questions you didn't know you had to ask
The SoFoBoMo projects seem to be gaining momentum in the blog circles, even though we aren’t actually going to actually do the thing until April – but there’s plenty of planning and speculation doing the rounds nonetheless. It’s sensible, obviously, to try and get as much of the mechanics sorted out before the actual execution of the thing, to leave as much of that precious month for shooting and editing as possible.
So, I started to throw a few pictures together from last weekend’s trip to the botanics, to get a feel for layout, design, editing, sequencing and the likes. And it would seem that every step is heavy with consequence – you ask yourself questions, and end up answering them with more questions.
The only two definite parameters are:
It will contain at least 35 images.
It will only contain images made during April.
So, a fairly fundamental starting point:
How many images do I want to show per page, or per spread?
How much text do I want to accompany each image?
Where should the text be in relation to the image?
What size do I want the book to be?
My two-hour crude mockup session using just Word brings yet more decisions to be made:
What kind of white space do I want to use – do I want to print right to the edge of the page?
How will I deal with positioning a mix of landscape/portrait/square cropped photos on a landscape/portrait/square page?
I visited a bookshop at lunchtime, and another after work so that I could see how it’s done professionally. It seemed that there were two definite camps – the Ansel Adams books all had tons of white space, with a simple caption under each, and everything was centred on the page. Then there were a few other, well, fairly forgettable examples that had full bleed pages with the odd smaller image on a left hand page. The former were slightly stuffy, obviously attempting to have the pictures tell the story but in some way the repetition made it easy to skip through. The latter, from memory were mostly colour, and despite the quality of the individual images just didn’t seem to put across a feeling of overall quality, I tried not to judge on the print quality either, just the design and something about them just didn’t work for me. I’m reminded of the difference between a shop where everything is hanging with plenty space to browse and see the different items, and somewhere with a sale on that just has a mad jumble and everything’s fighting for attention to the detriment of the overall experience.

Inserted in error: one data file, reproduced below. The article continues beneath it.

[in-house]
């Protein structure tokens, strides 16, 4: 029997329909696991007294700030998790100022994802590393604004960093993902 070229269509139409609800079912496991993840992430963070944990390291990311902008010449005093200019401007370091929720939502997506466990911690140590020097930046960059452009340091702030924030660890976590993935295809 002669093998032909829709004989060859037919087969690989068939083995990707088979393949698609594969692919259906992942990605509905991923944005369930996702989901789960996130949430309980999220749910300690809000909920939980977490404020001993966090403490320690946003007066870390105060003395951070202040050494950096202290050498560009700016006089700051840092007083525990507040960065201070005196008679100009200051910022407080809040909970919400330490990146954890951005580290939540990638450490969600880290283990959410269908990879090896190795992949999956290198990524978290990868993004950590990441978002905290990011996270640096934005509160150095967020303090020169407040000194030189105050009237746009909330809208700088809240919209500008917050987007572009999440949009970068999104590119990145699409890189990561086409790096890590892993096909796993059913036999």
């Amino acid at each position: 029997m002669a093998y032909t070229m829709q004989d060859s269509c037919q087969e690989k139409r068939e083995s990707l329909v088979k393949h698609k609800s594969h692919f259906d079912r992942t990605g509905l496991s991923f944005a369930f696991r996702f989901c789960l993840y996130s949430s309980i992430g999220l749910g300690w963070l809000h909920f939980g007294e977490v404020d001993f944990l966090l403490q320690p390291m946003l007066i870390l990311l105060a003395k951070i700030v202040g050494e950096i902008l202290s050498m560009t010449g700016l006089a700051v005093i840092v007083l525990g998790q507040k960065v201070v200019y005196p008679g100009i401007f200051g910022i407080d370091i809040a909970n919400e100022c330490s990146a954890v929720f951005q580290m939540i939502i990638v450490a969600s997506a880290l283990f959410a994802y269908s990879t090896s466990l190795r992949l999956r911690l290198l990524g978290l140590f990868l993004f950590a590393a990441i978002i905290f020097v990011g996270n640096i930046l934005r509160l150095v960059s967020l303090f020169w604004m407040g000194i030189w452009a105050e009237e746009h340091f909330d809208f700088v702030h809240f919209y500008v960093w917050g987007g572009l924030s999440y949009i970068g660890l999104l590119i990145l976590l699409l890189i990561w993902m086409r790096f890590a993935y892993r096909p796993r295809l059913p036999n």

There was another example, some travel photography book, and it wasn’t a big fancy hardback and didn’t have luxurious silky paper – but it was something in between the two types above. Goldilocks would be proud – it was just right. There were some images printed up to the edge of the page, on just one edge, giving plenty space on the other sides. The design was coherent enough not to be jumbly, but there was enough variation that your eyes didn’t get used to the pattern of where the image was on the page and flick past.
A quick look on the cheapest publishing option, photobox.ie, gives a similar option for their photo books – page spreads with one large image to the right and maybe a couple of smaller on the left page. I’m wondering if it’s the book layout equivalent of selective colour wedding bouquet pictures though, it’s all great and modern for 6 months then by the time the amateurs are doing it, it looks cheap and tacky. I wonder if there’s a way to use it in a more classic, understated way?
There’s also a little voice in my head encouraging my crafty inclinations, and prompting me to look up DIY bookbinding. Allowing for complete production in-house (literally) it would have a real handmade quality, and maybe take away from some of the pretentions attached (in my head at least) to an art photography book. I then caught myself wondering how one might fit 35 images onto a concertina type book, and where to get a sheet of card long enough… Uh oh.